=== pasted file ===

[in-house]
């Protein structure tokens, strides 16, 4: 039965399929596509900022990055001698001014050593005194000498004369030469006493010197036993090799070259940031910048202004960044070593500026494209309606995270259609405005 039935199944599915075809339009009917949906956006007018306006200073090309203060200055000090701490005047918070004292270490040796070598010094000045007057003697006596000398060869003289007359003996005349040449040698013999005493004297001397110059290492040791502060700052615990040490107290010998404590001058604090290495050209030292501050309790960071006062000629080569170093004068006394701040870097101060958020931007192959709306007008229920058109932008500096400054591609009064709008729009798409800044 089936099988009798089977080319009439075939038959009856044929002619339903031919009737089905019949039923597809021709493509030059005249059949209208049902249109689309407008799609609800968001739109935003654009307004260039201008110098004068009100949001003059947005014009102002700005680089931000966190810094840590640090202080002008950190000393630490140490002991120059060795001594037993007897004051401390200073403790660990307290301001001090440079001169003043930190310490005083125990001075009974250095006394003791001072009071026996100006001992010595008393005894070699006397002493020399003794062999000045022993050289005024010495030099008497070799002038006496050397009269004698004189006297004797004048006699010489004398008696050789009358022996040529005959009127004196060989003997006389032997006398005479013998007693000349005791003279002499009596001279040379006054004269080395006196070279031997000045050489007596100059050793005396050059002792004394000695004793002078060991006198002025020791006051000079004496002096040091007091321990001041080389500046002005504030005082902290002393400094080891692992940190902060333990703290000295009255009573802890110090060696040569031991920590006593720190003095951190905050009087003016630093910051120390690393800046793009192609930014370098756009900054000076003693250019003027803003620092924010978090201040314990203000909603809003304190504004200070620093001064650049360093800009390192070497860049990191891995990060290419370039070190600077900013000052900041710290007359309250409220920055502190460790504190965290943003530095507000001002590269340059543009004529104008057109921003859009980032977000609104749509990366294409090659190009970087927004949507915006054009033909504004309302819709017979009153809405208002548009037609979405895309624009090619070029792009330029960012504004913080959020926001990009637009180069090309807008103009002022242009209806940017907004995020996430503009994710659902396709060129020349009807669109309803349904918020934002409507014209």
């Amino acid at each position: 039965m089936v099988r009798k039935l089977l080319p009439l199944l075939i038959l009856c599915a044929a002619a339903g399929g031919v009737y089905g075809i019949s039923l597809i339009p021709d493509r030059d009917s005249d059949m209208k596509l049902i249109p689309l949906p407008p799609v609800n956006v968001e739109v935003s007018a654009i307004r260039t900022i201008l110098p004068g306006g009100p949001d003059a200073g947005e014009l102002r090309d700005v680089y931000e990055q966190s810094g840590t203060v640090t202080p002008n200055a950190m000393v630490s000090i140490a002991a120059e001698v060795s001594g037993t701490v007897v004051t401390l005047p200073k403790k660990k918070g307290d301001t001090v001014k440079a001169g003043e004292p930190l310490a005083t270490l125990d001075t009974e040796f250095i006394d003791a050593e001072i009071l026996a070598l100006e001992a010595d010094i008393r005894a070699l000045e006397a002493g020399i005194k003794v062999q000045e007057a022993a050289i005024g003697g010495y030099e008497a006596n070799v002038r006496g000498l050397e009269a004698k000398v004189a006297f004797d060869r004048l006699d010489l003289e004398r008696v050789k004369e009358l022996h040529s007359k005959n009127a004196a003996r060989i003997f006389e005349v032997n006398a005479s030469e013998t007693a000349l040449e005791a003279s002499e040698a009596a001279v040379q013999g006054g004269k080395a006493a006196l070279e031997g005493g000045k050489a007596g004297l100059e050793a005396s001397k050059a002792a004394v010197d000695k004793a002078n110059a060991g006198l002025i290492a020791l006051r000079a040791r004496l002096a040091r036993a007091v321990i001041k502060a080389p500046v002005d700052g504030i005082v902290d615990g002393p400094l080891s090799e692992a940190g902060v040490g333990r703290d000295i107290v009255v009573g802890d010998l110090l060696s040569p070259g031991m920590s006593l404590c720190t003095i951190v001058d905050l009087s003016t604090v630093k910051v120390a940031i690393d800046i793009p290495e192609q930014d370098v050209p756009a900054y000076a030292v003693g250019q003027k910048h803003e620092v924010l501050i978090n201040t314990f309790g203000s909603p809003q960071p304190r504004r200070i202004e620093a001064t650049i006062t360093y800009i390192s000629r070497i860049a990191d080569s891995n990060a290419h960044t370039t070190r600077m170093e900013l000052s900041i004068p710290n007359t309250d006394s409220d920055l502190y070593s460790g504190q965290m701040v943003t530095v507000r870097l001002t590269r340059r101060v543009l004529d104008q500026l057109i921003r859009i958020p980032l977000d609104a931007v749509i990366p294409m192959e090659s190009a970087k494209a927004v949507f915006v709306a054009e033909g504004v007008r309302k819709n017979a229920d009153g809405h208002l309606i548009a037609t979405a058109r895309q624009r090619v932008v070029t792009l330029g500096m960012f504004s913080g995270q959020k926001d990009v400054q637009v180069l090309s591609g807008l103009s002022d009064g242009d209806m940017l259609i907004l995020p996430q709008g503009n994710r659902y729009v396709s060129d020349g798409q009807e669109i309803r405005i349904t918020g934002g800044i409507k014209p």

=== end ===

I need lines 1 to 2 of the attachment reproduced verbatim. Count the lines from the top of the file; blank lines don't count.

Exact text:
[in-house]
């Protein structure tokens, strides 16, 4: 039965399929596509900022990055001698001014050593005194000498004369030469006493010197036993090799070259940031910048202004960044070593500026494209309606995270259609405005 039935199944599915075809339009009917949906956006007018306006200073090309203060200055000090701490005047918070004292270490040796070598010094000045007057003697006596000398060869003289007359003996005349040449040698013999005493004297001397110059290492040791502060700052615990040490107290010998404590001058604090290495050209030292501050309790960071006062000629080569170093004068006394701040870097101060958020931007192959709306007008229920058109932008500096400054591609009064709008729009798409800044 089936099988009798089977080319009439075939038959009856044929002619339903031919009737089905019949039923597809021709493509030059005249059949209208049902249109689309407008799609609800968001739109935003654009307004260039201008110098004068009100949001003059947005014009102002700005680089931000966190810094840590640090202080002008950190000393630490140490002991120059060795001594037993007897004051401390200073403790660990307290301001001090440079001169003043930190310490005083125990001075009974250095006394003791001072009071026996100006001992010595008393005894070699006397002493020399003794062999000045022993050289005024010495030099008497070799002038006496050397009269004698004189006297004797004048006699010489004398008696050789009358022996040529005959009127004196060989003997006389032997006398005479013998007693000349005791003279002499009596001279040379006054004269080395006196070279031997000045050489007596100059050793005396050059002792004394000695004793002078060991006198002025020791006051000079004496002096040091007091321990001041080389500046002005504030005082902290002393400094080891692992940190902060333990703290000295009255009573802890110090060696040569031991920590006593720190003095951190905050009087003016630093910051120390690393800046793009192609930014370098756009900054000076003693250019003027803003620092924010978090201040314990203000909603809003304190504004200070620093001064650049360093800009390192070497860049990191891995990060290419370039070190600077900013000052900041710290007359309250409220920055502190460790504190965290943003530095507000001002590269340059543009004529104008057109921003859009980032977000609104749509990366294409090659190009970087927004949507915006054009033909504004309302819709017979009153809405208002548009037609979405895309624009090619070029792009330029960012504004913080959020926001990009637009180069090309807008103009002022242009209806940017907004995020996430503009994710659902396709060129020349009807669109309803349904918020934002409507014209």